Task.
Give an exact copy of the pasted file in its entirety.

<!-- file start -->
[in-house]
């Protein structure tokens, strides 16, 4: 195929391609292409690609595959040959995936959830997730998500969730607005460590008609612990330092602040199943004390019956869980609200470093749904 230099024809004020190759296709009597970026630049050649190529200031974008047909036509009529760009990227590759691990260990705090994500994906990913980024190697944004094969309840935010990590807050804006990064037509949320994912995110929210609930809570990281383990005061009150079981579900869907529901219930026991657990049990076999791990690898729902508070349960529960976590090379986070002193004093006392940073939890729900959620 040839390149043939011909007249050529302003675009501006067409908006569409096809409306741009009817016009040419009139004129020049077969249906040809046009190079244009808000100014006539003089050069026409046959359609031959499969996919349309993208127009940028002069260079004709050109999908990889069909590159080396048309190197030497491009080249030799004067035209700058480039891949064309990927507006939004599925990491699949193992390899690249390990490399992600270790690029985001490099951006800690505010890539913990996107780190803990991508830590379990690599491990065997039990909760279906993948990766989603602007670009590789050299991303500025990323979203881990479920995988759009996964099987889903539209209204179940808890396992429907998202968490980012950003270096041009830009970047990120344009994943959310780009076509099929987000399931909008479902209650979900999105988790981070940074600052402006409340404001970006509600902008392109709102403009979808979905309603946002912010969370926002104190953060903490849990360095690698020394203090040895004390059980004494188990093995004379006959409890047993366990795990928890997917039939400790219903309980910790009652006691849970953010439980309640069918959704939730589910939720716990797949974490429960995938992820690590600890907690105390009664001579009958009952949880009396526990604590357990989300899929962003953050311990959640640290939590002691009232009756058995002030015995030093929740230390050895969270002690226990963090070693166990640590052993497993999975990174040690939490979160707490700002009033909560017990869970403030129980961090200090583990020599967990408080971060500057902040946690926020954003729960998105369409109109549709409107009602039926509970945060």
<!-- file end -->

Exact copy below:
[in-house]
């Protein structure tokens, strides 16, 4: 195929391609292409690609595959040959995936959830997730998500969730607005460590008609612990330092602040199943004390019956869980609200470093749904 230099024809004020190759296709009597970026630049050649190529200031974008047909036509009529760009990227590759691990260990705090994500994906990913980024190697944004094969309840935010990590807050804006990064037509949320994912995110929210609930809570990281383990005061009150079981579900869907529901219930026991657990049990076999791990690898729902508070349960529960976590090379986070002193004093006392940073939890729900959620 040839390149043939011909007249050529302003675009501006067409908006569409096809409306741009009817016009040419009139004129020049077969249906040809046009190079244009808000100014006539003089050069026409046959359609031959499969996919349309993208127009940028002069260079004709050109999908990889069909590159080396048309190197030497491009080249030799004067035209700058480039891949064309990927507006939004599925990491699949193992390899690249390990490399992600270790690029985001490099951006800690505010890539913990996107780190803990991508830590379990690599491990065997039990909760279906993948990766989603602007670009590789050299991303500025990323979203881990479920995988759009996964099987889903539209209204179940808890396992429907998202968490980012950003270096041009830009970047990120344009994943959310780009076509099929987000399931909008479902209650979900999105988790981070940074600052402006409340404001970006509600902008392109709102403009979808979905309603946002912010969370926002104190953060903490849990360095690698020394203090040895004390059980004494188990093995004379006959409890047993366990795990928890997917039939400790219903309980910790009652006691849970953010439980309640069918959704939730589910939720716990797949974490429960995938992820690590600890907690105390009664001579009958009952949880009396526990604590357990989300899929962003953050311990959640640290939590002691009232009756058995002030015995030093929740230390050895969270002690226990963090070693166990640590052993497993999975990174040690939490979160707490700002009033909560017990869970403030129980961090200090583990020599967990408080971060500057902040946690926020954003729960998105369409109109549709409107009602039926509970945060």